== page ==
|Devotion to Our Lady||
Weeping Over Whom or What?
As the Evangelist tells us, there were other women among the crowds, who followed the Savior in bitter tears and lamentations (Luke 23:27). The sweetest Jesus turning toward them, addressed them and said: “Daughters of Jerusalem, weep not over Me; but weep for yourselves and for your children. For behold, the days shall come, wherein they shall say: Blessed are the barren, and the wombs that have not borne, and the pups that have not given suck. Then shall they begin to say to the mountains: Fall upon us, and to the hills: Cover us. For if in the green wood they do these things, what shall be done in the dry?”
Sincere, but Blind
By these mysterious words the Lord acknowledged the tears shed on account of His Passion, and to a certain extent, by showing His appreciation of them, He approved of them. In these women He wished to teach us for what purpose our tears should be shed so that they may attain their end. These compassionate disciples of the Lord were at that time ignorant of the true reason for their tears, since they wept over His sufferings and injuries, and not over the cause of these sufferings; and therefore they merited to be instructed and admonished of the truth. Medicine makes the same mistake many times today, in seeking to alleviate the pains (which are the effects of the disease) without truly addressing the cause of those pains.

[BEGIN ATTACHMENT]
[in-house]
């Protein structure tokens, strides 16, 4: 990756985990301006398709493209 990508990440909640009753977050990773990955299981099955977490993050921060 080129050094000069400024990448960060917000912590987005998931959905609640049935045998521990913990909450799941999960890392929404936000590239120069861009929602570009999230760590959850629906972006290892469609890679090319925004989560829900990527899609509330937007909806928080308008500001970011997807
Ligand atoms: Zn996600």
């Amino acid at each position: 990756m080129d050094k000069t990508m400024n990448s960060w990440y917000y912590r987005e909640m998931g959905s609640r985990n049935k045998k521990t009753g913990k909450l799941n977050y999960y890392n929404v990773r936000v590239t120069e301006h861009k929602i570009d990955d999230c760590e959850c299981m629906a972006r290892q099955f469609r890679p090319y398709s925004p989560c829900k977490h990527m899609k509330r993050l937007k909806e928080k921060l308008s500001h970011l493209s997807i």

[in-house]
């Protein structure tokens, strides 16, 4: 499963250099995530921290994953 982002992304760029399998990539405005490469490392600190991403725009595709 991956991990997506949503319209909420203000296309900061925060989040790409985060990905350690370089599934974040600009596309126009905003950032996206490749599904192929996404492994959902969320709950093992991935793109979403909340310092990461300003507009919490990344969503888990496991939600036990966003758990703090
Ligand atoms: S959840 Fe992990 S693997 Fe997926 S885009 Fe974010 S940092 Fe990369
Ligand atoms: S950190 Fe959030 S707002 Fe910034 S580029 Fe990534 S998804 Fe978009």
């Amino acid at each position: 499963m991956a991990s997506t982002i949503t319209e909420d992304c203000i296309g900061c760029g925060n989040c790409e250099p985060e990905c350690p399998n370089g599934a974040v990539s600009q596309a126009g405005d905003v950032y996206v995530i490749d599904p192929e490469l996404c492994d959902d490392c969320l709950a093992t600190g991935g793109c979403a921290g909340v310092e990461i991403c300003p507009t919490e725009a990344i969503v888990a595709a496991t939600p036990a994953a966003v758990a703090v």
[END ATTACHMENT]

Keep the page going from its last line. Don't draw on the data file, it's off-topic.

It was as if the Savior had said to them: “Weep over your sins and over the sins of your children, and attribute what I suffer to those sins. I suffer not for my sins, for I am guilty of none and it is not even possible that I be guilty of any. If I approve of your compassion for Me as good and just, much more do I desire you to weep over your sins, for which I suffer, and by this manner of weeping you shall acquire for yourselves and your children the price of my blood and of my Redemption, ignored by this blind people. For there shall come days, namely the days of universal judgment and chastisement, in which those shall be held fortunate, who have not begotten children; and the foreknown shall call upon the mountains and the hills to shield them against My wrath. For if their sins, now only assumed by Me, have such effects on Me, who am innocent, what horrible punishments will they draw upon those, who are so barren and without any fruits of grace and merits?”
The Fulfillment of Our Lord’s Prophecy—the Destruction of Jerusalem
Pilate was long since dead. Another Roman governor was in charge of Jerusalem. Gessius Florus loved money and hated Jews. As Roman procurator, he ruled Judea, caring little for their religious sensibilities. When tax revenues were low, he seized silver from the temple. As the uproar against him grew, in A.D. 66, he sent troops into Jerusalem who massacred 3,600 citizens. Florus’s action touched off an explosive rebellion—the First Jewish Revolt—that had been sizzling for some time.
Launching the Revolt